Ephrata teen wins state baking competition
Emily Holtz of Ephrata has won the SkillsUSA Skilled and Technical Sciences state competition for commercial baking. Holtz is a senior at Lancaster County Career and Technology Center in Mount Joy.
In June, she will go on to represent Pennsylvania at the national competition in Kansas City, Miss. According to the SkillsUSA website, contestants are challenged to meet production and quality standards expected by industry.
In order to participate in the state competition, Holtz, daughter of Dennis and Melaney Holtz, first had to win at the local classroom level. This required the completion of three projects: baking cinnamon muffins and an apple pie and decorating a cake. As the winner of that competition, Holtz went on to the district contest, held at Reading Muhlenberg CTC in January.
In 2013, she participated at the district level to gain experience and placed third. This year, she took first place in the district competition. Participants are given a list of tools to bring to the contest site, and only that equipment and the equipment provided on-site may be used. The district contest required Holtz to bake a coffee cake and a lattice-top cherry pie, as well as decorate a cake, all within the two-hour timeframe.
At the state commercial baking competition on April 19 at the Hershey Lodge and Convention Center, Holtz had five hours to complete a much larger range of products. She created sticky buns, shaped soft rolls, a braided loaf, butter cookies, chocolate muffins, apple pie, éclairs and cream puffs, and decorated a prebaked cake. Cher Harris, the executive pastry chef at The Hotel Hershey, was the chair of the competition and one of its three judges. Participants also got a tour of The Hotel Hershey kitchens, a highlight for Holtz. The state prize included scholarship money.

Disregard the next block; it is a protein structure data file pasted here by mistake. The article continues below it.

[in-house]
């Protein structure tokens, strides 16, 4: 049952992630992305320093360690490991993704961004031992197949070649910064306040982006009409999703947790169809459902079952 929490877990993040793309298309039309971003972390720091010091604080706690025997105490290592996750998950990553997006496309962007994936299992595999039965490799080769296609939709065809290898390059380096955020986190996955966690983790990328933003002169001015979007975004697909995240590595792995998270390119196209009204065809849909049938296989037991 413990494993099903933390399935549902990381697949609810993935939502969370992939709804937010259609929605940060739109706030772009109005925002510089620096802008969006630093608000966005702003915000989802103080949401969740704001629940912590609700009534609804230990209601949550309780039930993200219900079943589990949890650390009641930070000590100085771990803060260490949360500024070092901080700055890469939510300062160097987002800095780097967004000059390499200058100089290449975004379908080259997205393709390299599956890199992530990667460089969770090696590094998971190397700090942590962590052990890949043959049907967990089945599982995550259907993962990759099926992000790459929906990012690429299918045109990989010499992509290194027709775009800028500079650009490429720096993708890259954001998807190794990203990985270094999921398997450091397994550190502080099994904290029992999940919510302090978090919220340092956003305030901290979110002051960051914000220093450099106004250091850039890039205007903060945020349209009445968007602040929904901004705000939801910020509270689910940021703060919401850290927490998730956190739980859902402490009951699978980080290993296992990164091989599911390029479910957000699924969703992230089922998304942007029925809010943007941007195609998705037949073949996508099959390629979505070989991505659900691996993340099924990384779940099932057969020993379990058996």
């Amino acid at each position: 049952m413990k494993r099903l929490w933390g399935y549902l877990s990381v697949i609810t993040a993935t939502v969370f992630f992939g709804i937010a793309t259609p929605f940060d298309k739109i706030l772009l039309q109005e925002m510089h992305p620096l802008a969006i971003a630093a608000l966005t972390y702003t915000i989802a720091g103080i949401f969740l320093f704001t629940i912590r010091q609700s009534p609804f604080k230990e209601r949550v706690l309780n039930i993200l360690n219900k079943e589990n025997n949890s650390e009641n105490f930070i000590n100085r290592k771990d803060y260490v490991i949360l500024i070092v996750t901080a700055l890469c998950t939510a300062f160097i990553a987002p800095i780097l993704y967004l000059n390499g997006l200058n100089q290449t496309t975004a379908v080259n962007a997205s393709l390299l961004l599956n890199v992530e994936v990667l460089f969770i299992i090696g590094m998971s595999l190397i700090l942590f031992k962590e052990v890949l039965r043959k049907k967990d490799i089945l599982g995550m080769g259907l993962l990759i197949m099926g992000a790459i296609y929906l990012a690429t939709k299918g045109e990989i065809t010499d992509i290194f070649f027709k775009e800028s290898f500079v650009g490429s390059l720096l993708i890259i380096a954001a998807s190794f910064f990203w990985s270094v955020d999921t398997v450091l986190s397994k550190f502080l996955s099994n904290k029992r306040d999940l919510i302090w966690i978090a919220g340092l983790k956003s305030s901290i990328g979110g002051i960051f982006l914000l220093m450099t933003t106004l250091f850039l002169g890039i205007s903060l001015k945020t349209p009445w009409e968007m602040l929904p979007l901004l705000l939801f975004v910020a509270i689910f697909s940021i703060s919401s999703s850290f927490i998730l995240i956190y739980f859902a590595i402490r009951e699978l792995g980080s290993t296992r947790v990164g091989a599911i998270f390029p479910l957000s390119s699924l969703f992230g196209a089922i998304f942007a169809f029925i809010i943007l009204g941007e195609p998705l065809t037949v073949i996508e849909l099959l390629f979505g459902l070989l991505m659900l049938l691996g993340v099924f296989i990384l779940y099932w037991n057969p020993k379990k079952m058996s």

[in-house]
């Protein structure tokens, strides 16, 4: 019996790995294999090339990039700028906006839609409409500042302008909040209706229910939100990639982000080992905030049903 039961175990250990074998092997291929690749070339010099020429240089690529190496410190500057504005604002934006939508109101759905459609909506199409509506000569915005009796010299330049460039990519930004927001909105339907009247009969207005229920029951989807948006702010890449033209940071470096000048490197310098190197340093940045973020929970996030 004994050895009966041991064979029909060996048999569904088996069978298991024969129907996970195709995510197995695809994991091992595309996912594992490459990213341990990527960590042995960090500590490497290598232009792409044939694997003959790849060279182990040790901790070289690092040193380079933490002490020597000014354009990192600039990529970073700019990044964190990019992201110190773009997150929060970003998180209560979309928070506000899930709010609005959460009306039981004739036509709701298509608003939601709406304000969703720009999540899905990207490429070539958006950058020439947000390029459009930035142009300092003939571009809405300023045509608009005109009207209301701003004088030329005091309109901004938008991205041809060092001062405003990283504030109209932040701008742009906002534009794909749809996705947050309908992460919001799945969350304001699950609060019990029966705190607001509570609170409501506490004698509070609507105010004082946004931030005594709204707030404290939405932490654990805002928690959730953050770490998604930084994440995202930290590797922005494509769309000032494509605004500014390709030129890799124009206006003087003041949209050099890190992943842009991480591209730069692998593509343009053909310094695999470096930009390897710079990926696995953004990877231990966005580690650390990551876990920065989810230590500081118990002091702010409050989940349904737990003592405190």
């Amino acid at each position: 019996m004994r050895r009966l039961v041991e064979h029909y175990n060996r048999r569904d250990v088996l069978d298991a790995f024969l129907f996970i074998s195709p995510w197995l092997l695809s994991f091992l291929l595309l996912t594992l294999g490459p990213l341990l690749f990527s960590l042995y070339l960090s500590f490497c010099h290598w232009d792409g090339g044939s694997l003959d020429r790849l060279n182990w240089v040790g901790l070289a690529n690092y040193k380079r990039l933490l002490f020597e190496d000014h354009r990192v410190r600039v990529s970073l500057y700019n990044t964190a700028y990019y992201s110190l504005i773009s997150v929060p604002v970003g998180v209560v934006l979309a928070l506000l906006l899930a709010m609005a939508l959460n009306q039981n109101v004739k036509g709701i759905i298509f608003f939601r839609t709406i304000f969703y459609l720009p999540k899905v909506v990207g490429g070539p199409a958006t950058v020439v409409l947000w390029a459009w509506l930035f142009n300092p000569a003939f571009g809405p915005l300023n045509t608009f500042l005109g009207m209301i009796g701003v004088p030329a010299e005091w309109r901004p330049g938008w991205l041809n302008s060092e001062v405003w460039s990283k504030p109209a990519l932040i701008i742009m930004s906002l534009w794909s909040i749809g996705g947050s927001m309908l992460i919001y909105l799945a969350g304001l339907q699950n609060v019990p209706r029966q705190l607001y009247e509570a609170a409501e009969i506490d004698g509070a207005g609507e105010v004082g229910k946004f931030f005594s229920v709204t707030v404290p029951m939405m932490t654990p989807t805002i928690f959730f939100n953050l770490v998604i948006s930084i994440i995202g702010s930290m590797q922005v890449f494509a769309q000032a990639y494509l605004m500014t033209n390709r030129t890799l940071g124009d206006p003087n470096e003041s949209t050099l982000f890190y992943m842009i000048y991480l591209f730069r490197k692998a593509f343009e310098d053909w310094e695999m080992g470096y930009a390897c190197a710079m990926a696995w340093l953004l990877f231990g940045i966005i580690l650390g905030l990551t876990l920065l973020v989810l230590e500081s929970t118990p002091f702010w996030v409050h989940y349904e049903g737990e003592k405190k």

During the timed national competition, Holtz will need to bake six items. While she knows the product categories will include breads, rolls, sweet breads, cookies, puff pastry and pie, she will not be informed of the exact items until the competition begins. In addition, she will need to decorate a cake. She will also take a required 100-question multiple-choice test.
As she heads to Kansas City, Holtz looks forward to the professional networking with other student chefs and industry professionals. And as for the competition itself?
“My grandmother always tells me, ‘Do your best and let Jesus do the rest,’ and that always encourages me,” said Holtz.
Holtz’s baking and pastry arts instructor Tracie Gotshall will accompany her to nationals.
“Emily is a very motivated young lady who is passionate about baking and pastry arts,” said Gotshall. “She is enthusiastic and never gives up. Emily strives for perfection and does not stop practicing new skills or techniques until she masters them.”
According to Holtz’s mother, she comes from a long line for bakers.
“My family has always ‘cooked’ or baked in one way or another. My grandfather, who is now 97, always baked our birthday cakes and homemade breads. He is still able to share his cheesecake recipe from memory,” she said.
In the spring of Holtz’s tenth grade year, her mother, who works at the Brownstown LCCTC, began to encourage her daughter to check out CTC.
“I wanted her to see a different side of what education can be, another way to be successful other than a traditional college route. So many times kids embark on traditional paths because it is expected. I want her to wake up in the morning and be excited to go to work, to take pride in what she is doing,” her mother said. “That is what this whole year has been for her. She is excited to go to school, anticipating her next creation and challenge.”
Holtz’s next challenge will be attending The Restaurant School at Walnut Hill College in Philadelphia to get her bachelor of science in pastry arts. She hopes that will be followed by an internship or job as a pastry chef.
“Ultimately I’d like to open my own pastry and coffee shop on the beach in Ocean City, N. J.,” Holtz said.
Don’t bet against her.